Director: Lasse Hallström
Writer: Simon Beaufoy, Paul Torday (novel)
Cast: Ewan McGregor, Emily Blunt, Kristin Scott Thomas
Salmon Fishing in the Yemen is one of those films that could easily be a metaphor for its own production. You can imagine the guy pitching it: “I want to make a film about a Sheikh who tries to bring salmon fishing to the Yemen?” “A film about salmon fishing in the Yemen?! That’s absurd! How? Why?” “Purely because it’s absurd. That’s the beauty of it. It will work, have faith. Just to make sure, we’ll throw in a complicated romantic quadrangle, a just-about-still-topical political angle and enough charm to prevent people just sitting there shaking their heads in disbelief. Trust me.”
It begins with the beautifully named Harriet Chetwode-Talbot (Emily Blunt) approaching Dr Alfred “Fred” Jones (Ewan McGregor), a government fisheries expert, with a proposal for constructing a river in the Yemeni desert and transporting 10,000 wild salmon from British rivers so her client, the Sheikh (Amr Waked), can fish. Fred naturally ridicules the idea, but, under pressure from the Prime Minister and his dogged press secretary (Kristin Scott Thomas), both desperate for a feel-good story from the Middle East, he agrees to meet Harriet and discuss the project. Before he knows it, everything is in motion and he begins to chase after the impossible.
It sounds like it should have been a political satire, like the novel by Paul Torday it was based on. It does have satirical undertones, but they are far too tame to be taken seriously. The war in Afghanistan is treated soberly, but nothing else comes close to being a target – Anglo-Middle Eastern relations, the Prime Minister’s shameless PR efforts and even terrorist attacks are only ever lighthearted asides or superficial plot developments. Kristin Scott Thomas gives a vibrant and engaging performance, but her character is just a glamorised Malcolm Tucker, without the depth of character or genuine sense of being under pressure.
Lasse Hallström clearly opts against making a satire, instead using the story as a vehicle for the kind of feel-good film he is known for (The Cider House Rules, Chocolat). Quite what there is to feel good about in an oil-rich Sheikh’s decadent vanity project is not immediately clear, though Hallström extracts as much as is humanly possible from the grand folly of it all. The main point of interest is the relationship between Fred and Harriet, which has the effect of transforming the salmon project into an overly figurative backdrop. McGregor and Blunt have enough chemistry to make it work, and you would probably end up rooting for them if there was even the slightest hint they might not end up together.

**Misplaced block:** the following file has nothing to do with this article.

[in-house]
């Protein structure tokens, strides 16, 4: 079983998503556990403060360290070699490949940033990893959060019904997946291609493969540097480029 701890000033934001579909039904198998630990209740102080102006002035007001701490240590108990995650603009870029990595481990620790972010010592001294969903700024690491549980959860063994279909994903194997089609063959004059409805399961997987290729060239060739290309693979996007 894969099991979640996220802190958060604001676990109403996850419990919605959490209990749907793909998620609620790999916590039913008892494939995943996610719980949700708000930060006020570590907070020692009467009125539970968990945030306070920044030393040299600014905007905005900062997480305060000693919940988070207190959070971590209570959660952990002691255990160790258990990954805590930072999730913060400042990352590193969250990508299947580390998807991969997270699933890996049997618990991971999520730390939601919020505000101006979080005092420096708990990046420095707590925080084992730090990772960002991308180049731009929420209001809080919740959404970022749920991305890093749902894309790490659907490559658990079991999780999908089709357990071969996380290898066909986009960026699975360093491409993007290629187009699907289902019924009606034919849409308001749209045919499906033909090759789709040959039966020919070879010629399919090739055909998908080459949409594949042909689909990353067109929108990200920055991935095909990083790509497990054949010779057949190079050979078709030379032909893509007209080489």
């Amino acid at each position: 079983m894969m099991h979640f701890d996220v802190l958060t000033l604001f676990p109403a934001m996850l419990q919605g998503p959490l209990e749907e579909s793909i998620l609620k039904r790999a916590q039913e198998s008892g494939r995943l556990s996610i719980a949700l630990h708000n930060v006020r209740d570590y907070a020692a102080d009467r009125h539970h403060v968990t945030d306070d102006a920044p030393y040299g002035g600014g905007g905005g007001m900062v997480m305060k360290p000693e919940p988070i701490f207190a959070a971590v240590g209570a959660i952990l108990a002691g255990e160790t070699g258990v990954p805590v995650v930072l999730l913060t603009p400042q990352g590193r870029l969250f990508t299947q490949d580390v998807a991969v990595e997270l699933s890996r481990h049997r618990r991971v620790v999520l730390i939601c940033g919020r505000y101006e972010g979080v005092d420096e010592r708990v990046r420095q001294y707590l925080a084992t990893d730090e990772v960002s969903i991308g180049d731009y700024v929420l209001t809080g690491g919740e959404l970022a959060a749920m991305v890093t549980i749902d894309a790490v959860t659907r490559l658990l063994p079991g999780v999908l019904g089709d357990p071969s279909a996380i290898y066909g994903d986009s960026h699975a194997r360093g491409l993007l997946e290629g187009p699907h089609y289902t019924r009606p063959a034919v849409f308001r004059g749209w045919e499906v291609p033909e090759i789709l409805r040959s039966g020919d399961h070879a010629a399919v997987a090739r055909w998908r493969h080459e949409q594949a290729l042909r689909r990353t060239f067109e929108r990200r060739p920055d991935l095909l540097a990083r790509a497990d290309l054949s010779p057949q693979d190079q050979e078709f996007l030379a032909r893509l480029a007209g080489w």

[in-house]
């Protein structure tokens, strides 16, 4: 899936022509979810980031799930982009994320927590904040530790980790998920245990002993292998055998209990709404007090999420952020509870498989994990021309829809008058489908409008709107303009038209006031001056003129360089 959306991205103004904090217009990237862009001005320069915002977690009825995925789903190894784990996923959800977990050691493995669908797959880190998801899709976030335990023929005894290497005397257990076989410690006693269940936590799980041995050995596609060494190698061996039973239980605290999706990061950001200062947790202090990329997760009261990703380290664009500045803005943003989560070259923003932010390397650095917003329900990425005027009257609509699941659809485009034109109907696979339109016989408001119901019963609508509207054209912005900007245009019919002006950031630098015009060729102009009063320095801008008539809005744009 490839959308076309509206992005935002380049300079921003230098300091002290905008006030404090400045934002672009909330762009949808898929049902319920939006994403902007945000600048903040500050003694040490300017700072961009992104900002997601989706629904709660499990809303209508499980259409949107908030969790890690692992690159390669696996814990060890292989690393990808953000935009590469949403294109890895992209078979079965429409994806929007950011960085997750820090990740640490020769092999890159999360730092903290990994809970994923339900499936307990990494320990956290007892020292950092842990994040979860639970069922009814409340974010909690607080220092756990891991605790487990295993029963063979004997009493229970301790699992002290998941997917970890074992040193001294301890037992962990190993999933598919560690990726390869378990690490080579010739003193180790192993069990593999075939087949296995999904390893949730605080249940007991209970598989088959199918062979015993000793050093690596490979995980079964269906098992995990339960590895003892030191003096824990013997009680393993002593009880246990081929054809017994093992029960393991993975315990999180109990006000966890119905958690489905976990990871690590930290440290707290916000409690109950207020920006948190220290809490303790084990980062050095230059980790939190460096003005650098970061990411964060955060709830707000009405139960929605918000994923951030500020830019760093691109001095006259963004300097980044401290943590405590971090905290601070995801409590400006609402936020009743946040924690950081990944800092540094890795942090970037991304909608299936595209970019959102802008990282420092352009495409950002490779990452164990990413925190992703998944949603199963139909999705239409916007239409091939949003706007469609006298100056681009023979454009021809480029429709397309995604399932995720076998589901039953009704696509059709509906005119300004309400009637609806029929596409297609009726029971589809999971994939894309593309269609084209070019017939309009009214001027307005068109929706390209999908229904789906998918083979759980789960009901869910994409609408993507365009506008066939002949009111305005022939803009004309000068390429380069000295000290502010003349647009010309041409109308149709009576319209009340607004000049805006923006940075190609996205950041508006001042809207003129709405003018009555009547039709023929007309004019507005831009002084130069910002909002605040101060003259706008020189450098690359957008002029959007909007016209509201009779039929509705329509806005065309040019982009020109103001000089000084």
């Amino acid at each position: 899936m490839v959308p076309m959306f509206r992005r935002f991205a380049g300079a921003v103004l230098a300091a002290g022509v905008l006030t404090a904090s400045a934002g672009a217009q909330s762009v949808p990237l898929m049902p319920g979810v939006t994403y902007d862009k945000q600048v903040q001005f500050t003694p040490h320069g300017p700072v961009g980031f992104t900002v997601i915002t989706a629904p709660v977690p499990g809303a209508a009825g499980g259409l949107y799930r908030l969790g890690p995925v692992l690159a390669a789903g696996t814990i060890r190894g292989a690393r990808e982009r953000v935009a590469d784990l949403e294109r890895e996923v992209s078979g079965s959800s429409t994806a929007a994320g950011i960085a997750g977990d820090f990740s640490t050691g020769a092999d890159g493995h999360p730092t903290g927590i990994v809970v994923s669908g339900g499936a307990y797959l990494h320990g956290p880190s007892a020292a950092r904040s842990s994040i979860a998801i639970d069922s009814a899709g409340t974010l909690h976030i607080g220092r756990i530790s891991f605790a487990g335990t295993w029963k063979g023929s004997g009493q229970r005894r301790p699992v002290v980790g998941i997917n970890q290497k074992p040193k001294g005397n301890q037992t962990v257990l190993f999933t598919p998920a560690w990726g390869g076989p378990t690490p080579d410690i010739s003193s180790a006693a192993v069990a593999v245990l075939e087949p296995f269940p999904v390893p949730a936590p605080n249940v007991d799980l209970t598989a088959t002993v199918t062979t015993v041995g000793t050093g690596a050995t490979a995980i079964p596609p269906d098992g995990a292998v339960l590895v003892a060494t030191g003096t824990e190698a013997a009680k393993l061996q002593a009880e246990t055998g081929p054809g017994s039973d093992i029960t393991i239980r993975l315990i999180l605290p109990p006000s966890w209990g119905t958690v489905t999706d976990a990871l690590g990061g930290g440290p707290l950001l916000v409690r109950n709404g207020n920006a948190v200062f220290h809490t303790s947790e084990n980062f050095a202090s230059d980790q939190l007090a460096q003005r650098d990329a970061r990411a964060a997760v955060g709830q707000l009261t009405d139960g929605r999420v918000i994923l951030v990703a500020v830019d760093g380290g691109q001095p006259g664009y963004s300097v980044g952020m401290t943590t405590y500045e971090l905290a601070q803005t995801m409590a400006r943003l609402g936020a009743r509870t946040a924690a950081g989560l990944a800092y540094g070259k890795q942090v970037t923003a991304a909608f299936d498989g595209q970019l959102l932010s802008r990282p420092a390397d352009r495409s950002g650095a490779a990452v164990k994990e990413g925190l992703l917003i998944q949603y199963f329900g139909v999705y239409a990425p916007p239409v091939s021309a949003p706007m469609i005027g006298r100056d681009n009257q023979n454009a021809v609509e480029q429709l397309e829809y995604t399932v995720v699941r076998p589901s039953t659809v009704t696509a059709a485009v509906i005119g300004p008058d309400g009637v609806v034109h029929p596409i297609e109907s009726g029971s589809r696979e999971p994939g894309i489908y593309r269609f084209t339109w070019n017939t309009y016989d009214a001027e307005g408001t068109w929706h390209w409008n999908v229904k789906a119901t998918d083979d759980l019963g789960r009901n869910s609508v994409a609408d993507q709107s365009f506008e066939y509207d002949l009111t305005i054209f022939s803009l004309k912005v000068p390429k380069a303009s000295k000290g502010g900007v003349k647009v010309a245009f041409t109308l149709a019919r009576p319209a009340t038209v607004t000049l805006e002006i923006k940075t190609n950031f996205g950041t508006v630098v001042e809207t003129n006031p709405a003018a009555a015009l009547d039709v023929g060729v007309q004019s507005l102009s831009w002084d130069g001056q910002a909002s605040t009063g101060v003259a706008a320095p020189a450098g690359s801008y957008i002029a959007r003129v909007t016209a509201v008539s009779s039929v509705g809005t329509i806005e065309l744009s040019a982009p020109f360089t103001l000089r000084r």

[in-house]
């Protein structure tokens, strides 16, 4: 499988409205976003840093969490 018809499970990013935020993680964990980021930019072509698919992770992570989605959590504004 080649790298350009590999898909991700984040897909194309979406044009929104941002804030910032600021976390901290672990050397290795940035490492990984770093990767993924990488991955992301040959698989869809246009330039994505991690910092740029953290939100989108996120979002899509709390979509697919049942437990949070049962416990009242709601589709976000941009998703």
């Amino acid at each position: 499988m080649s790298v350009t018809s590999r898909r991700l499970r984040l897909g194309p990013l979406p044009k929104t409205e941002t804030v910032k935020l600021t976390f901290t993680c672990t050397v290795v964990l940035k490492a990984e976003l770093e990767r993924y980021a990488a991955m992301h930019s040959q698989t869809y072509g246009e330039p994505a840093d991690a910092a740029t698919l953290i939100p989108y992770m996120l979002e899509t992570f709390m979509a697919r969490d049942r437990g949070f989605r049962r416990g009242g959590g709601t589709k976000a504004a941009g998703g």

The one area the film does succeed in is the comedy, which draws plenty of laughs all the way through. It is very British in character, exploiting Fred’s reserve, eccentricity and awkward attempts at telling jokes. There are some excellent lines and very funny moments, which makes it a shame that the rest of the film does not support it.
Aside from humour, Salmon Fishing in the Yemen offers little, and the elaborate project it is built around seems wasted. It takes you from London to Scotland to the Yemen but, while this offers aesthetic variety, you get the feeling that the essential story could just as easily have taken place in a New York office. The plot is clumsy, with too many arbitrary developments and emotional twists, particularly towards the end. It tries to be stupidly charming but ends up more charmingly stupid, and only that because the leads are able to inject some comic life into a film which was always likely to fail.